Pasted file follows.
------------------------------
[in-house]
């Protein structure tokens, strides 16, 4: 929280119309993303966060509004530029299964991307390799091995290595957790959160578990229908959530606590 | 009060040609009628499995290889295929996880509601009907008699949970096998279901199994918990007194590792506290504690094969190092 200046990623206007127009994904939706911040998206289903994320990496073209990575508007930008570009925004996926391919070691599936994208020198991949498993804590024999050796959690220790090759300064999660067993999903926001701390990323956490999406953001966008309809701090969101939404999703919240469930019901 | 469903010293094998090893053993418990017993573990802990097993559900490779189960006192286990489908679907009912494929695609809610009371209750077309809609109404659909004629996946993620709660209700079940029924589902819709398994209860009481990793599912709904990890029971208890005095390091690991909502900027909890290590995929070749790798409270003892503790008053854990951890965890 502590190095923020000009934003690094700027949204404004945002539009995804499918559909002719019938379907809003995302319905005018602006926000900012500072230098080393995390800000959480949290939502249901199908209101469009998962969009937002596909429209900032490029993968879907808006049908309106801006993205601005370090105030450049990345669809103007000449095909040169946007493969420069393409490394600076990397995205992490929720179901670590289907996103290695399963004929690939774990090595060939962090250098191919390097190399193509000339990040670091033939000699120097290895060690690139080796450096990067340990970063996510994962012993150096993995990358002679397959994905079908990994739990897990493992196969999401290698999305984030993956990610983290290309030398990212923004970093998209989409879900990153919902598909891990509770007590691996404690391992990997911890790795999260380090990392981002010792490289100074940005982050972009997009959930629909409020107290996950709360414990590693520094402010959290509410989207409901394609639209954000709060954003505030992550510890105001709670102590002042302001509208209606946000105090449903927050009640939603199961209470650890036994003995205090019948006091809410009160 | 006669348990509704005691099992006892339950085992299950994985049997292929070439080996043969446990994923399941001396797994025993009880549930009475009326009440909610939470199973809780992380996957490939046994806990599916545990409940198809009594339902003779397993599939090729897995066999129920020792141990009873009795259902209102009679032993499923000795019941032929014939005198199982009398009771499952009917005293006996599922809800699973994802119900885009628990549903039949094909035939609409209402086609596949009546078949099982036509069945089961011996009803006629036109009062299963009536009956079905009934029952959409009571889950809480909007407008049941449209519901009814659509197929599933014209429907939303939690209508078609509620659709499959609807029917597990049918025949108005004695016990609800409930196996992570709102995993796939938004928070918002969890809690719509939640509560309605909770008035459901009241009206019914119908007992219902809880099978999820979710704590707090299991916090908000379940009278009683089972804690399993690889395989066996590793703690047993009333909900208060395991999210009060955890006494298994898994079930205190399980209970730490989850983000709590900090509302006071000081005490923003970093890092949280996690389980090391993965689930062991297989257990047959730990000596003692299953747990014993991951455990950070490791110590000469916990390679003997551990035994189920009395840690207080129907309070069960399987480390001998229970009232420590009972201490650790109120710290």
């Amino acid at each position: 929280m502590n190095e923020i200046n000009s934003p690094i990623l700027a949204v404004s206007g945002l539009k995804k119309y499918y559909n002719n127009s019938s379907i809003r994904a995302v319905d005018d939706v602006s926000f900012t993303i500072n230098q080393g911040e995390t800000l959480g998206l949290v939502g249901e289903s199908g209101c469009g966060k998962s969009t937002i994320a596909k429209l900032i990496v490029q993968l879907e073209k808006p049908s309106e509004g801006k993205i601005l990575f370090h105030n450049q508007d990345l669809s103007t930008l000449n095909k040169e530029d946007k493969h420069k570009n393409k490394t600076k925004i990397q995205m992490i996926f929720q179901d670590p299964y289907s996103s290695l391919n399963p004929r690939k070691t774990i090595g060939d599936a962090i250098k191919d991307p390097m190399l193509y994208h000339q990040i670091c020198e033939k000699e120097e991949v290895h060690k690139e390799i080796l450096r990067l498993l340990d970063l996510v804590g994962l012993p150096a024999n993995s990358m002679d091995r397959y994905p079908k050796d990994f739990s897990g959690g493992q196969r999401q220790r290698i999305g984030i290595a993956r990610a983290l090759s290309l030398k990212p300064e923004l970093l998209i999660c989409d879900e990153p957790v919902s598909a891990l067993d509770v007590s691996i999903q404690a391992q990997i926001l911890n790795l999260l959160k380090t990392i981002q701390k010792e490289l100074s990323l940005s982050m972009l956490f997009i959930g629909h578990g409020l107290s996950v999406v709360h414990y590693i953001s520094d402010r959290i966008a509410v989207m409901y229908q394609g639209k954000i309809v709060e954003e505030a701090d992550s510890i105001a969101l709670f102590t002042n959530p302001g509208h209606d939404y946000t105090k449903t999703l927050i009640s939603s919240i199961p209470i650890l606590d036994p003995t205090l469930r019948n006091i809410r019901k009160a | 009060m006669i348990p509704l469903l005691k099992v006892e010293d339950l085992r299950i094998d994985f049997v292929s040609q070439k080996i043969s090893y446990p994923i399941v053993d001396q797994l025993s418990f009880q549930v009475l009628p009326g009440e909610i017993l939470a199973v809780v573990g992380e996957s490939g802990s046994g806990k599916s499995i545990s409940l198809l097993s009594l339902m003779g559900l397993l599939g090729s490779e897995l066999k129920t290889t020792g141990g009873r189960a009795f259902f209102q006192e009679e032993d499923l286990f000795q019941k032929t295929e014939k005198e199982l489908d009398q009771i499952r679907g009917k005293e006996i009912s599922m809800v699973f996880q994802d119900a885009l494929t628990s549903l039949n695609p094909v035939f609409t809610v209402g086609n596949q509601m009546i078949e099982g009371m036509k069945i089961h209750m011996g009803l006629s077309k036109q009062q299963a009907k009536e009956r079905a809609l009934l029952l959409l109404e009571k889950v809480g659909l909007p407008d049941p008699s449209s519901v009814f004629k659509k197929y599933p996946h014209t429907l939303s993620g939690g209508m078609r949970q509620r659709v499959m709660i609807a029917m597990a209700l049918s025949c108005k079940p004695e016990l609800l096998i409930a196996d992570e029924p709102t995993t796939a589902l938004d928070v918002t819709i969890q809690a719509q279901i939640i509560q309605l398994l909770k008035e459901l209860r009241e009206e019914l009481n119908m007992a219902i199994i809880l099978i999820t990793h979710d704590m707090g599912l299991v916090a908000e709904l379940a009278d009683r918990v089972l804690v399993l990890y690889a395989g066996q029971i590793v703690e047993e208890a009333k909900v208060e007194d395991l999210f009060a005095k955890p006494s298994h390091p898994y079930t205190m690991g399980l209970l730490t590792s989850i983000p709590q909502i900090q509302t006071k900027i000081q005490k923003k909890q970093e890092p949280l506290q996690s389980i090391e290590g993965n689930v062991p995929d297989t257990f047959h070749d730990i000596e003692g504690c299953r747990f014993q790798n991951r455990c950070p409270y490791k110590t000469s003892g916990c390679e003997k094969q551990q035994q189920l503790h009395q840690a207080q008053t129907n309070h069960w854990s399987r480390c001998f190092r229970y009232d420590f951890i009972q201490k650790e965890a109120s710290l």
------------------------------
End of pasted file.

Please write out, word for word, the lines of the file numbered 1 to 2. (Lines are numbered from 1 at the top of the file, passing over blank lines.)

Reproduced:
[in-house]
């Protein structure tokens, strides 16, 4: 929280119309993303966060509004530029299964991307390799091995290595957790959160578990229908959530606590 | 009060040609009628499995290889295929996880509601009907008699949970096998279901199994918990007194590792506290504690094969190092 200046990623206007127009994904939706911040998206289903994320990496073209990575508007930008570009925004996926391919070691599936994208020198991949498993804590024999050796959690220790090759300064999660067993999903926001701390990323956490999406953001966008309809701090969101939404999703919240469930019901 | 469903010293094998090893053993418990017993573990802990097993559900490779189960006192286990489908679907009912494929695609809610009371209750077309809609109404659909004629996946993620709660209700079940029924589902819709398994209860009481990793599912709904990890029971208890005095390091690991909502900027909890290590995929070749790798409270003892503790008053854990951890965890 502590190095923020000009934003690094700027949204404004945002539009995804499918559909002719019938379907809003995302319905005018602006926000900012500072230098080393995390800000959480949290939502249901199908209101469009998962969009937002596909429209900032490029993968879907808006049908309106801006993205601005370090105030450049990345669809103007000449095909040169946007493969420069393409490394600076990397995205992490929720179901670590289907996103290695399963004929690939774990090595060939962090250098191919390097190399193509000339990040670091033939000699120097290895060690690139080796450096990067340990970063996510994962012993150096993995990358002679397959994905079908990994739990897990493992196969999401290698999305984030993956990610983290290309030398990212923004970093998209989409879900990153919902598909891990509770007590691996404690391992990997911890790795999260380090990392981002010792490289100074940005982050972009997009959930629909409020107290996950709360414990590693520094402010959290509410989207409901394609639209954000709060954003505030992550510890105001709670102590002042302001509208209606946000105090449903927050009640939603199961209470650890036994003995205090019948006091809410009160 | 006669348990509704005691099992006892339950085992299950994985049997292929070439080996043969446990994923399941001396797994025993009880549930009475009326009440909610939470199973809780992380996957490939046994806990599916545990409940198809009594339902003779397993599939090729897995066999129920020792141990009873009795259902209102009679032993499923000795019941032929014939005198199982009398009771499952009917005293006996599922809800699973994802119900885009628990549903039949094909035939609409209402086609596949009546078949099982036509069945089961011996009803006629036109009062299963009536009956079905009934029952959409009571889950809480909007407008049941449209519901009814659509197929599933014209429907939303939690209508078609509620659709499959609807029917597990049918025949108005004695016990609800409930196996992570709102995993796939938004928070918002969890809690719509939640509560309605909770008035459901009241009206019914119908007992219902809880099978999820979710704590707090299991916090908000379940009278009683089972804690399993690889395989066996590793703690047993009333909900208060395991999210009060955890006494298994898994079930205190399980209970730490989850983000709590900090509302006071000081005490923003970093890092949280996690389980090391993965689930062991297989257990047959730990000596003692299953747990014993991951455990950070490791110590000469916990390679003997551990035994189920009395840690207080129907309070069960399987480390001998229970009232420590009972201490650790109120710290």